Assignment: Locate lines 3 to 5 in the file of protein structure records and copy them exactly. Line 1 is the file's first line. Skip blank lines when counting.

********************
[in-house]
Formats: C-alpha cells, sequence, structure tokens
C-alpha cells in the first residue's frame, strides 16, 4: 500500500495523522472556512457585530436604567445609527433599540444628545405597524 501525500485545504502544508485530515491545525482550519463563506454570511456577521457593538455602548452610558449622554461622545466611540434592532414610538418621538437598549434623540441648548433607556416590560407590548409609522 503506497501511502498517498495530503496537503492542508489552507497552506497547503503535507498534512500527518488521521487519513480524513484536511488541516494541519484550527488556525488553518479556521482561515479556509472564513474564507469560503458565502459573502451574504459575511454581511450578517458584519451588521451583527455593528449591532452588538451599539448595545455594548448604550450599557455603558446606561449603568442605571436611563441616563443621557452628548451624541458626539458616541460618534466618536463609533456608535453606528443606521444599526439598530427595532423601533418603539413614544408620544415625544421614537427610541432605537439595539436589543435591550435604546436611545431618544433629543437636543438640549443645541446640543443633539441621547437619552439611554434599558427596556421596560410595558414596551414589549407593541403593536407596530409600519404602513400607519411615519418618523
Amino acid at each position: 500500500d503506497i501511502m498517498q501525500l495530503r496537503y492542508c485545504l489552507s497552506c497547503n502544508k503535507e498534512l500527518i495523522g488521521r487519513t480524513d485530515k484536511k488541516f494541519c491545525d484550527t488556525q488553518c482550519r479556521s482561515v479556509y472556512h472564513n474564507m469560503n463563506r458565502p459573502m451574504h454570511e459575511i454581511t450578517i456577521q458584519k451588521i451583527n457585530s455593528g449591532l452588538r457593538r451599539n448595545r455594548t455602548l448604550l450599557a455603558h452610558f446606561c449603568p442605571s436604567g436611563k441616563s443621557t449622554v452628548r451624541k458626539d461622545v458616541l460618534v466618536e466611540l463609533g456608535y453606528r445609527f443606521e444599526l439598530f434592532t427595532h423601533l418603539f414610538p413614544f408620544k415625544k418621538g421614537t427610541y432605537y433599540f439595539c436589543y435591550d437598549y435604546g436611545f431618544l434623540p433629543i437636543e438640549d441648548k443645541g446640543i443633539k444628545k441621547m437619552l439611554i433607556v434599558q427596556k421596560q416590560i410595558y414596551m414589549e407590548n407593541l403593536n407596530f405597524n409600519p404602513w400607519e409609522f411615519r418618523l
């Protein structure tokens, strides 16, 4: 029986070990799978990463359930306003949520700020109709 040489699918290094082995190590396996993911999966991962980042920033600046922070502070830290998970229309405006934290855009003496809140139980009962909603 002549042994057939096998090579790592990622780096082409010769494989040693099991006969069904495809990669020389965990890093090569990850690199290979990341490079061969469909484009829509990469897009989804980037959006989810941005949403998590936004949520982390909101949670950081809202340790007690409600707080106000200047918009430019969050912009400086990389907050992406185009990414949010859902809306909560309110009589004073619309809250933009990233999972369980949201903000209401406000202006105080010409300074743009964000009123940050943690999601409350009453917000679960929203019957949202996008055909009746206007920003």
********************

C-alpha cells in the first residue's frame, strides 16, 4: 500500500495523522472556512457585530436604567445609527433599540444628545405597524 501525500485545504502544508485530515491545525482550519463563506454570511456577521457593538455602548452610558449622554461622545466611540434592532414610538418621538437598549434623540441648548433607556416590560407590548409609522 503506497501511502498517498495530503496537503492542508489552507497552506497547503503535507498534512500527518488521521487519513480524513484536511488541516494541519484550527488556525488553518479556521482561515479556509472564513474564507469560503458565502459573502451574504459575511454581511450578517458584519451588521451583527455593528449591532452588538451599539448595545455594548448604550450599557455603558446606561449603568442605571436611563441616563443621557452628548451624541458626539458616541460618534466618536463609533456608535453606528443606521444599526439598530427595532423601533418603539413614544408620544415625544421614537427610541432605537439595539436589543435591550435604546436611545431618544433629543437636543438640549443645541446640543443633539441621547437619552439611554434599558427596556421596560410595558414596551414589549407593541403593536407596530409600519404602513400607519411615519418618523
Amino acid at each position: 500500500d503506497i501511502m498517498q501525500l495530503r496537503y492542508c485545504l489552507s497552506c497547503n502544508k503535507e498534512l500527518i495523522g488521521r487519513t480524513d485530515k484536511k488541516f494541519c491545525d484550527t488556525q488553518c482550519r479556521s482561515v479556509y472556512h472564513n474564507m469560503n463563506r458565502p459573502m451574504h454570511e459575511i454581511t450578517i456577521q458584519k451588521i451583527n457585530s455593528g449591532l452588538r457593538r451599539n448595545r455594548t455602548l448604550l450599557a455603558h452610558f446606561c449603568p442605571s436604567g436611563k441616563s443621557t449622554v452628548r451624541k458626539d461622545v458616541l460618534v466618536e466611540l463609533g456608535y453606528r445609527f443606521e444599526l439598530f434592532t427595532h423601533l418603539f414610538p413614544f408620544k415625544k418621538g421614537t427610541y432605537y433599540f439595539c436589543y435591550d437598549y435604546g436611545f431618544l434623540p433629543i437636543e438640549d441648548k443645541g446640543i443633539k444628545k441621547m437619552l439611554i433607556v434599558q427596556k421596560q416590560i410595558y414596551m414589549e407590548n407593541l403593536n407596530f405597524n409600519p404602513w400607519e409609522f411615519r418618523l
């Protein structure tokens, strides 16, 4: 029986070990799978990463359930306003949520700020109709 040489699918290094082995190590396996993911999966991962980042920033600046922070502070830290998970229309405006934290855009003496809140139980009962909603 002549042994057939096998090579790592990622780096082409010769494989040693099991006969069904495809990669020389965990890093090569990850690199290979990341490079061969469909484009829509990469897009989804980037959006989810941005949403998590936004949520982390909101949670950081809202340790007690409600707080106000200047918009430019969050912009400086990389907050992406185009990414949010859902809306909560309110009589004073619309809250933009990233999972369980949201903000209401406000202006105080010409300074743009964000009123940050943690999601409350009453917000679960929203019957949202996008055909009746206007920003």